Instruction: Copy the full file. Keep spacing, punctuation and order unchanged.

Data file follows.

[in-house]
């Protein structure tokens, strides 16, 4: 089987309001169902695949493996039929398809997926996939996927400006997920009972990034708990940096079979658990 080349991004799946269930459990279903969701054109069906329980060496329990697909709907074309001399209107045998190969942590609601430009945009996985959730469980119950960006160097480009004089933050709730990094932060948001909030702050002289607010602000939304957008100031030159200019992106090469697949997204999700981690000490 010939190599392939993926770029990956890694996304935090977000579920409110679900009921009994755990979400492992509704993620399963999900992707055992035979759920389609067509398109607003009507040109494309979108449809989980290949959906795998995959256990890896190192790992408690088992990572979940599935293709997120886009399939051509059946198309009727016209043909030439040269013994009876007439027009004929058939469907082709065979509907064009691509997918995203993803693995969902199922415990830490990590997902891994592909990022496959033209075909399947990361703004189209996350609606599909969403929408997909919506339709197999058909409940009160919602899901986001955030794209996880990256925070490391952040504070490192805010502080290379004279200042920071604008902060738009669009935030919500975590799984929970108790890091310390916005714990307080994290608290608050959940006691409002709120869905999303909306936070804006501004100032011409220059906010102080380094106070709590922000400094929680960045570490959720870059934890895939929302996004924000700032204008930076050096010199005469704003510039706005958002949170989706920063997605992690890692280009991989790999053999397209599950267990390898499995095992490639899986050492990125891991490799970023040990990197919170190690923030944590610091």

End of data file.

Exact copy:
[in-house]
């Protein structure tokens, strides 16, 4: 089987309001169902695949493996039929398809997926996939996927400006997920009972990034708990940096079979658990 080349991004799946269930459990279903969701054109069906329980060496329990697909709907074309001399209107045998190969942590609601430009945009996985959730469980119950960006160097480009004089933050709730990094932060948001909030702050002289607010602000939304957008100031030159200019992106090469697949997204999700981690000490 010939190599392939993926770029990956890694996304935090977000579920409110679900009921009994755990979400492992509704993620399963999900992707055992035979759920389609067509398109607003009507040109494309979108449809989980290949959906795998995959256990890896190192790992408690088992990572979940599935293709997120886009399939051509059946198309009727016209043909030439040269013994009876007439027009004929058939469907082709065979509907064009691509997918995203993803693995969902199922415990830490990590997902891994592909990022496959033209075909399947990361703004189209996350609606599909969403929408997909919506339709197999058909409940009160919602899901986001955030794209996880990256925070490391952040504070490192805010502080290379004279200042920071604008902060738009669009935030919500975590799984929970108790890091310390916005714990307080994290608290608050959940006691409002709120869905999303909306936070804006501004100032011409220059906010102080380094106070709590922000400094929680960045570490959720870059934890895939929302996004924000700032204008930076050096010199005469704003510039706005958002949170989706920063997605992690890692280009991989790999053999397209599950267990390898499995095992490639899986050492990125891991490799970023040990990197919170190690923030944590610091």